The SAAA was indeed getting seriously involved in coaching. Having organised a coaching course and minuting its benefits so enthusiastically, it would be a matter of time before they had a programme of their own up and running. Clubs were spending money helping their athletes, and the same issue of the “Scots Athlete” reported that Rangers FC had donated “£250 to the Olympic Coaching Fund. At the end of August, Roy M Smith had attended a new venture being held at Loughborough. Smith was SAAA Long Jump champion and was a lecturer in PE at Aberdeen Emergency Physical Training college. His report starts as follows:
The complete article can be read in the magazine at SA Vol 2,7-8.pdf (salroadrunningandcrosscountrymedalists.co.uk)
On 15th October , 1947, at their monthly meeting, the SAAA Notes included the following:
“Mr D McL Wright set out the Coaching Scheme now in operation in the Western District, and referred to the arrangements being made for a similar scheme to be set in operation in the East. In view of the limits imposed by the relatively small response to the Appeal Fund, the appointment of a full time coach was considered to be not feasible, but the Secretary was empowered to make tentative enquiries for obtaining the services of Mr Dyson, the AAA Official Coach, for a short period during the winter.”
A full time coach had been mooted, discussed and steps had been taken towards funding the post. Meanwhile, Emmet Farrell commented in December 1947 on training being provided for Olympic possibles at Ibrox Park under the training of coaches “Messrs Cromar, Hodge, McFadden, Bone, Paterson (senior) and Georg Kordas, the Hungarian heavy events expert while, at Helenvale Park, we have marathon and cross-country enthusiasts training steadily under the watchful supervision of Messrs Scally and Craig.”
Work towards developing a national coaching system continued and then the information that everyone had been hoping for, for some time, appeared in the Press on 15th December 1948:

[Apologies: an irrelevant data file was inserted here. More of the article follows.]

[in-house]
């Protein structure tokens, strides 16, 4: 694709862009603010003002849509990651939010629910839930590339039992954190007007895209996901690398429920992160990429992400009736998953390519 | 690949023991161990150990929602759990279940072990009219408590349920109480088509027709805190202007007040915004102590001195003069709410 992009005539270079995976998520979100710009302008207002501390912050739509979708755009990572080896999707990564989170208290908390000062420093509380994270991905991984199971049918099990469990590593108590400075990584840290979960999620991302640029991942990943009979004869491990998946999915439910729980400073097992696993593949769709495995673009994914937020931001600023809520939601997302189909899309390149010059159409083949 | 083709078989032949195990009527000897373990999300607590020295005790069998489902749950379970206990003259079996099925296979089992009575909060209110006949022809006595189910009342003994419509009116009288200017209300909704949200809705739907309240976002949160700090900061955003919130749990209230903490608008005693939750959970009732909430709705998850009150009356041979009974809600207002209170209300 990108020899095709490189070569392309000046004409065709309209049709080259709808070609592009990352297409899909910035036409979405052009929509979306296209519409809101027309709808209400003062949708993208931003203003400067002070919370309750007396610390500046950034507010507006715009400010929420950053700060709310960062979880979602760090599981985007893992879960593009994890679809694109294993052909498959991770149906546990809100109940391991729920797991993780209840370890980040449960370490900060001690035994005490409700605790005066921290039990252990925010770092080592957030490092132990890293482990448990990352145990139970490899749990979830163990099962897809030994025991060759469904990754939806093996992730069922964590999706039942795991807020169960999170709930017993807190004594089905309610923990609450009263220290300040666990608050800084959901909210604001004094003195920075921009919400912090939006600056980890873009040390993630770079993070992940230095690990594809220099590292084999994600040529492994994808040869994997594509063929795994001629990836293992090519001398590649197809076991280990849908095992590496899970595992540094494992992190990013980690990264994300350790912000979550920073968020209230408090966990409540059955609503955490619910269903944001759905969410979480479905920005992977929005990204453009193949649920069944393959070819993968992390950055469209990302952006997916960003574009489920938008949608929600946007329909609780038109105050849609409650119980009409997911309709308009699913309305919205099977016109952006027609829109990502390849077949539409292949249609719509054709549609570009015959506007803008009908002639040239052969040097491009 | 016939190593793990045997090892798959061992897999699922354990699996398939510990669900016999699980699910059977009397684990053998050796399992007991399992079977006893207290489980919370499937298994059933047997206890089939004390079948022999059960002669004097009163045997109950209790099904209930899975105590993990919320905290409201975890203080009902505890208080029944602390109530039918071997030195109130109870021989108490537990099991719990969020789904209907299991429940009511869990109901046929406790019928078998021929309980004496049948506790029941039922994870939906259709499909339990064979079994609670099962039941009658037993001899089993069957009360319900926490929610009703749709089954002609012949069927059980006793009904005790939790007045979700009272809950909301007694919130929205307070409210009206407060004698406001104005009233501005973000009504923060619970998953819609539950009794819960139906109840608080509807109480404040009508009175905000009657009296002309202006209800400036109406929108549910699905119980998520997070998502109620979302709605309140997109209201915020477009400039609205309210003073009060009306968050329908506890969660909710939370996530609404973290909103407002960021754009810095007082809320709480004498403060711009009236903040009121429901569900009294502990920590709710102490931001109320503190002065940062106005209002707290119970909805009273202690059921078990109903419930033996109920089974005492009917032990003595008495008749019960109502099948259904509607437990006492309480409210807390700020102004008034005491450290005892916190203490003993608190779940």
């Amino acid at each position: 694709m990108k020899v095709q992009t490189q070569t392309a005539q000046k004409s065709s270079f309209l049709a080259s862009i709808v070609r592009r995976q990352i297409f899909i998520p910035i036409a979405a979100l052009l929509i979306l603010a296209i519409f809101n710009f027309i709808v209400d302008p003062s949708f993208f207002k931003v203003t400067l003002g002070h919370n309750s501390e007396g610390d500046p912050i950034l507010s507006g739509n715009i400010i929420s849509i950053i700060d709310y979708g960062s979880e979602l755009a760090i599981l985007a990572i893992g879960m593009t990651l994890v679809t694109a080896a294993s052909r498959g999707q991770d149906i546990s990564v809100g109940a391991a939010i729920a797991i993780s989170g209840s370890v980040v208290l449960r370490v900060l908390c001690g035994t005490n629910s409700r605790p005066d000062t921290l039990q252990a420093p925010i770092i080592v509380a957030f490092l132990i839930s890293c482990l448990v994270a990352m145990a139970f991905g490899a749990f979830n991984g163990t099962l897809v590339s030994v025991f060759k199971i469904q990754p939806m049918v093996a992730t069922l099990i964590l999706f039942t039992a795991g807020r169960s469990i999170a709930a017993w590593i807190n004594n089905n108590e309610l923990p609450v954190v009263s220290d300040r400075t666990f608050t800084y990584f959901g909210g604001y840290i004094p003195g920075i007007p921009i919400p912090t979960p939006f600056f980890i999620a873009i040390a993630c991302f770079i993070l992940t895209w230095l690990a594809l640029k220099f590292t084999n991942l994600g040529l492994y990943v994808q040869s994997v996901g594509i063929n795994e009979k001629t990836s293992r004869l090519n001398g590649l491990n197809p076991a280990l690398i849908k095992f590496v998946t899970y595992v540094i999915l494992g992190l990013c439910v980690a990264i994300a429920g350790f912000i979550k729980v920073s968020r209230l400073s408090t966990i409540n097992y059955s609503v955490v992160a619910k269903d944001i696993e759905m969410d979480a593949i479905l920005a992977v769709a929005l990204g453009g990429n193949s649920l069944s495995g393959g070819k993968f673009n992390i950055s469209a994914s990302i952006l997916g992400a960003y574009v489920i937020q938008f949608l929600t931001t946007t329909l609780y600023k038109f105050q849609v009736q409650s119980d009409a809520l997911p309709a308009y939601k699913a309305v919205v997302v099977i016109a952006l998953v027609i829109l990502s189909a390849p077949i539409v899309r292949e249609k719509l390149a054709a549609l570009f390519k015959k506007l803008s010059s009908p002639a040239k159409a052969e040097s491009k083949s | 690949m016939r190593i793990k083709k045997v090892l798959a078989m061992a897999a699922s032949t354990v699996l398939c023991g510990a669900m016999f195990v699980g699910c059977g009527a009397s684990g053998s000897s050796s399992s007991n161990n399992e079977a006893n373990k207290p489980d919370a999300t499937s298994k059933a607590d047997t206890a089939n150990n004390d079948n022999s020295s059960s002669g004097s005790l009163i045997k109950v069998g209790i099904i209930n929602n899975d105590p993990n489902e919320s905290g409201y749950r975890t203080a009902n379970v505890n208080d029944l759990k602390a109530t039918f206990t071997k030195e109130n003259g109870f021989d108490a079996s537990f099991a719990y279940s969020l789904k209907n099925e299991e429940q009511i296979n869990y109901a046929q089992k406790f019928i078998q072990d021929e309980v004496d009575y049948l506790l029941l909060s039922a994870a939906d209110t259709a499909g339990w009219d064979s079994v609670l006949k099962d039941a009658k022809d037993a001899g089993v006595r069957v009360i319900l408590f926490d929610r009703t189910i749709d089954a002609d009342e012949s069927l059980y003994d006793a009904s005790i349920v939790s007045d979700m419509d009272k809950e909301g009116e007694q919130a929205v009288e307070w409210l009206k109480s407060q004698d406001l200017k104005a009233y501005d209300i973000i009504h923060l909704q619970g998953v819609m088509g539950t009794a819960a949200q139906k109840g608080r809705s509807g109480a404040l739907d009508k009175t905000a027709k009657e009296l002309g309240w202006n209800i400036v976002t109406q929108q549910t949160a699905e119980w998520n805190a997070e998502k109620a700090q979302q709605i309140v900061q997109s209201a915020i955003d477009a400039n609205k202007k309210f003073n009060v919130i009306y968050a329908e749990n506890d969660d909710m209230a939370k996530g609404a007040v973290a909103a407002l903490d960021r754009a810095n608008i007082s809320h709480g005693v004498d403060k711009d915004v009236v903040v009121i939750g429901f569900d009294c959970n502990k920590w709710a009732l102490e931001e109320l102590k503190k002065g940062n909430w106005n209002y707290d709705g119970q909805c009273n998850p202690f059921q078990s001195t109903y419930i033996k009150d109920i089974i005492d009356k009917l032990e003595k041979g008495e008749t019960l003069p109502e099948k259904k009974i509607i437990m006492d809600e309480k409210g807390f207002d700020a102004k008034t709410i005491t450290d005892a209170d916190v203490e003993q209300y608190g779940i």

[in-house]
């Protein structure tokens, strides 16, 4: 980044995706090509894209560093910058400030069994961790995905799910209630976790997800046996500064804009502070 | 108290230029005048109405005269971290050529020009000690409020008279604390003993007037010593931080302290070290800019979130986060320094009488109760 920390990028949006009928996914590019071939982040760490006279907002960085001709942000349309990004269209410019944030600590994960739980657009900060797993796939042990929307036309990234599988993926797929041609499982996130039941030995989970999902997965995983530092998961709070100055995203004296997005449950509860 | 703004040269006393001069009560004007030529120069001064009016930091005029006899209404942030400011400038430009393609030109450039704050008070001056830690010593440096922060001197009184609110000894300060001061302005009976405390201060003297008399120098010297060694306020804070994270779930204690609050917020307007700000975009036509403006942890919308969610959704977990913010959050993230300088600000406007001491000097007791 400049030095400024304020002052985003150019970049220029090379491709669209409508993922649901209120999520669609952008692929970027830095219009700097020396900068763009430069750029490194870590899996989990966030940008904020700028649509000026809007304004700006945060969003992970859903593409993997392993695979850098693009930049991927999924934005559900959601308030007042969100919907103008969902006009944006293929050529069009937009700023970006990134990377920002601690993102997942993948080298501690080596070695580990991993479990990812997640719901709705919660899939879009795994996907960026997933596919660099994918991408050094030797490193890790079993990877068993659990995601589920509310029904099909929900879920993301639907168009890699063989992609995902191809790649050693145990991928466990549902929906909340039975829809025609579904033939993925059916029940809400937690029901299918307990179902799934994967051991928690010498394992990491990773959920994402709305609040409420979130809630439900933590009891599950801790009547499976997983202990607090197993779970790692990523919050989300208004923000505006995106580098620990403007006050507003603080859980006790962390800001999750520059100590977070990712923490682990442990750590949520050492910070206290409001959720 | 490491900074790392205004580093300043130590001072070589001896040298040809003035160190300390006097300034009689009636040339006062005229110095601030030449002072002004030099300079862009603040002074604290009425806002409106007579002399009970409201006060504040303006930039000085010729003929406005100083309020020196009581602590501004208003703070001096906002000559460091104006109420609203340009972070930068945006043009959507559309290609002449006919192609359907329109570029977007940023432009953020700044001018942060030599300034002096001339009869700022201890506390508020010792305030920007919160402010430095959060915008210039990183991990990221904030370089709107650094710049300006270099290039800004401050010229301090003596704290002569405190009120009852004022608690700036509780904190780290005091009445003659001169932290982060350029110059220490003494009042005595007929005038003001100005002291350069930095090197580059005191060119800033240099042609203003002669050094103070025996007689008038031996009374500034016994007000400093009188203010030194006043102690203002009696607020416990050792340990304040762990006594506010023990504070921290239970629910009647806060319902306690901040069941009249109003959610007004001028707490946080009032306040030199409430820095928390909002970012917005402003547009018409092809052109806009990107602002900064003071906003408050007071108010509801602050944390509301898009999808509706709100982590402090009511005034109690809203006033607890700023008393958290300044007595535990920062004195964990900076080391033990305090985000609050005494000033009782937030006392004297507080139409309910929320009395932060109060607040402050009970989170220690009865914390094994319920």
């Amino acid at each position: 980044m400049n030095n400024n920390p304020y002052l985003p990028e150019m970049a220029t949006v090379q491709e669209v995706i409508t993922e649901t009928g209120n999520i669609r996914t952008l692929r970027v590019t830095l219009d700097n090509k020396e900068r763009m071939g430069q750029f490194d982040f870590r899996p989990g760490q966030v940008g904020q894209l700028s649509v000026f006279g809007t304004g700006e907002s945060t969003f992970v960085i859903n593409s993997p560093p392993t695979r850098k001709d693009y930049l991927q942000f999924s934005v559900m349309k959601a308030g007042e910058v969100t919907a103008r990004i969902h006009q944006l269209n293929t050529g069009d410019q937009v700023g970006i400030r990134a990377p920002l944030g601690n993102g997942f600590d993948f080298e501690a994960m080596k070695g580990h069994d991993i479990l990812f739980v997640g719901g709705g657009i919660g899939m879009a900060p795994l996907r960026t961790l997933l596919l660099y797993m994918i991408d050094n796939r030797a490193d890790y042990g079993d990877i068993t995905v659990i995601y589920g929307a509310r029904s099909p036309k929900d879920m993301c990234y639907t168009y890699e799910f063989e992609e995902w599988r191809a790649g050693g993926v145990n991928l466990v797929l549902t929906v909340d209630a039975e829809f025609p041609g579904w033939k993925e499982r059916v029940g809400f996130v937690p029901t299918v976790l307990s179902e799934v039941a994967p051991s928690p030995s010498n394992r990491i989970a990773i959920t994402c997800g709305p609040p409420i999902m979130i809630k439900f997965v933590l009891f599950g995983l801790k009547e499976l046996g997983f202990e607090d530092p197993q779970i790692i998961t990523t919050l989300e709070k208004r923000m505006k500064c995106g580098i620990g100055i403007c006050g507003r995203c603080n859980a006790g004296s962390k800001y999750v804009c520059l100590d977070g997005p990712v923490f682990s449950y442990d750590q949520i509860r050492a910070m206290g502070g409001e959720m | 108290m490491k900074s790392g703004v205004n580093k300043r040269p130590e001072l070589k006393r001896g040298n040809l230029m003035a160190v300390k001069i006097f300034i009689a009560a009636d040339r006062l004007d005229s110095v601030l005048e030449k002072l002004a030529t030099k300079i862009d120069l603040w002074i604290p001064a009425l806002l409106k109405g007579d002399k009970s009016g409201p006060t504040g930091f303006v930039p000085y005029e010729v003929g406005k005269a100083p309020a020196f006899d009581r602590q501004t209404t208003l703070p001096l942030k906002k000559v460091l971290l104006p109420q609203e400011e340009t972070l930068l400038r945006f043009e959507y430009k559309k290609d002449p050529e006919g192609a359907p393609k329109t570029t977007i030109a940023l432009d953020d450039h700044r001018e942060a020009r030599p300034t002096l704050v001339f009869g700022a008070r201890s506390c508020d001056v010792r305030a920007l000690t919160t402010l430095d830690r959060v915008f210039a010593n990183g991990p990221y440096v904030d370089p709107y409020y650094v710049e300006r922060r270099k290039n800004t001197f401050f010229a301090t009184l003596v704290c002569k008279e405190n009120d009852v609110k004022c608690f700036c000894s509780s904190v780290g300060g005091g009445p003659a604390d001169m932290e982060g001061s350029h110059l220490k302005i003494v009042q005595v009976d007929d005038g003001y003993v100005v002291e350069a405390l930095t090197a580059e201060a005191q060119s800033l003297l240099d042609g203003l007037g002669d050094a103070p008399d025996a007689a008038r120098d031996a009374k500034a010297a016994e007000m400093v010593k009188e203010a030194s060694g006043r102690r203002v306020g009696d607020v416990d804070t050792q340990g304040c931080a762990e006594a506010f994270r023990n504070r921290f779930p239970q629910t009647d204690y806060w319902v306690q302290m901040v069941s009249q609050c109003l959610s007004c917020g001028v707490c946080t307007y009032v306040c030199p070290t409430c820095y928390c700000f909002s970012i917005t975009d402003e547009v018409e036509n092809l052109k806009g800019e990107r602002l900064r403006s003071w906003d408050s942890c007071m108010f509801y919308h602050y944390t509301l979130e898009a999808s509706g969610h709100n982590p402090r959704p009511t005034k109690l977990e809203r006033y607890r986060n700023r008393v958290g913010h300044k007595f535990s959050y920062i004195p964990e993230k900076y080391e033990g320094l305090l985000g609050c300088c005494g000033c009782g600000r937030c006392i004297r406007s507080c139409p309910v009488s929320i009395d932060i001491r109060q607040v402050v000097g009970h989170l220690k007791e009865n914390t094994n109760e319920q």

How had it finally come about? The SAAA had approached the Scottish Education Department for the setting up of a National Coaching Scheme and a National Coach. The aim was to provide clubs, schools and youth organisations with a facility that would have a national coach for athletics and that all athletes in the country would have access to a national panel of specialist coaches.
Scottish Team, Officials and coaches before match v Ireland, 1957. Tony Chapman is on the left in the back row.
The Wider British Scene
In fact Scotland was a bit behind the curve in the appointment of coaches. We should look at the context of coaching in Britain if we want to understand the progress of our own coaching over the next two or three decades. We should maybe go as far back as the inter-war years when the CCPR was set up in the 1930s as a body set up to co-ordinate recreation and the ever more popular sporting landscape in Britain. However, the hiatus of the 1939-1945 war took over. By now training and analysis of athletics was taking hold and the Loughborough Summer Schools at Loughborough had been set up through FAM Webster who was an extremely influential figure within the AAAs set up. Even at this distance, if anyone is interested in the development of athletics coaching, it is a book worth seeking out. However after 1945 the influence of Webster was clear and evident and with the awarding of the Games to London in 1948, the appointment of an overall presence regarding preparation was made and this was the dynamic Geoff Dyson. Dyson’s impact was incredibly influential and although mainly in England, the ripples were felt quite literally world wide. It was at this time that Britain started to emerge as a world leader in coach education, coach leadership and coaching structures as well as analysis of events to the extent that we conducted courses overseas for other national governing bodies.